Dalit women are treated poorly regardless of the outlawed caste system.
Maya Devi, a 28-year-old Dalit (“Untouchable”) woman, writhed in labor pains outside the maternity wing of a medical college as her sister and neighbor looked on helplessly April 23. Seven hours after doctors denied her treatment at the hospital in Uttar Pradesh, India, she gave birth to a baby boy. The baby died minutes after being born due to a lack of medical help.
According to a report by the Press Trust of India, because of her caste, the hospital’s chief superintendent and other doctors refused to touch Devi or provide her with medical treatment while she was in labor.Because Devi was a Dalit, most of the hospital staff considered her unsuitable to receive medical treatment.
But Dr. Kiran Pandey, head of gynecology at the hospital, refused to let the social stigma of the caste system get in the way of caring for this “untouchable” mother.
Dr. Pandey was an hour away from the hospital when she found out about Devi’s situation. She rushed back as quickly as she could and brought the unconscious mother into the intensive care unit. But for all Dr. Pandey’s efforts, Devi died the following day after a series of heart attacks.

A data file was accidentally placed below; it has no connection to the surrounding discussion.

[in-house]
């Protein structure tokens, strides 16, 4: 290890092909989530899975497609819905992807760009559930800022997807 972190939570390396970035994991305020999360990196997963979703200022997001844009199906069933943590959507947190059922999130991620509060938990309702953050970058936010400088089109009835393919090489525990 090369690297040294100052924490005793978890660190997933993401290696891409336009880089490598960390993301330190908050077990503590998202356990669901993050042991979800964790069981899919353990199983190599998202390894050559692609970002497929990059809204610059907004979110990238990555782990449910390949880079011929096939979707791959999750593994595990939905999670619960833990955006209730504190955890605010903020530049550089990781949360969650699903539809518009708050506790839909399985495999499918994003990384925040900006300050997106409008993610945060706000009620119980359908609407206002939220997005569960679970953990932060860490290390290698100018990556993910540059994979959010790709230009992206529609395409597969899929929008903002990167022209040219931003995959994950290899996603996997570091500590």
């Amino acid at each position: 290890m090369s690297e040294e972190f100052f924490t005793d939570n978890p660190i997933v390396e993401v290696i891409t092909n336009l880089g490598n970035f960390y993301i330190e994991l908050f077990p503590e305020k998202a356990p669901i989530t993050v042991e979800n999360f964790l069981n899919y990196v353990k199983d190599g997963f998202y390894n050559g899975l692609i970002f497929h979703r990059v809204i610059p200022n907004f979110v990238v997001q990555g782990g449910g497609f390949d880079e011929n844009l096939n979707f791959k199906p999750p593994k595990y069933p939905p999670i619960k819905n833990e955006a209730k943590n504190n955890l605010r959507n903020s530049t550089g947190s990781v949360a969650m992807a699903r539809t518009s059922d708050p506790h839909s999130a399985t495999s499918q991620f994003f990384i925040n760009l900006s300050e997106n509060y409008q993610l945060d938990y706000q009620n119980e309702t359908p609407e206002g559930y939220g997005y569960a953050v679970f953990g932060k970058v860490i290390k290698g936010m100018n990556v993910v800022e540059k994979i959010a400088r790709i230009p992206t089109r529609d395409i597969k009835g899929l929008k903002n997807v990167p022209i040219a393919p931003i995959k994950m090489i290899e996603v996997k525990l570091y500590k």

Because Devi was a Dalit, most of the hospital staff considered her unsuitable to receive medical treatment. Dalits belong to the lowest group on the caste social ladder and are seen as less than human in Indian society. Because of their position, people belonging to the upper castes fear making contact with them. Despite the fact that the caste system was outlawed more than 50 years ago, it continues to have a strong hold on much of Indian life. Throughout the country, Dalits are still systematically abused and work as virtual slaves. They are constantly told they have no value.
Very often, those who abuse the Dalits get away with their crimes. Fortunately in Devi’s case, nine doctors have been suspended for refusing to offer treatment in her time of need.
The state’s chief minister, Mayawati, expressed deep sorrow over the infant’s death by announcing financial assistance to Devi’s family, but no amount of money could ease the pain of Devi’s death.
Now, thanks to Gospel for Asia’s missionaries, Dalits are experiencing a sense of hope and a renewed awakening that they are worthy of love. They are amazed to find out from the missionaries that Jesus Christ loves them and died for them.
GFA missionaries in Uttar Pradesh ask for continued prayers for their work among the Dalit people and throughout India.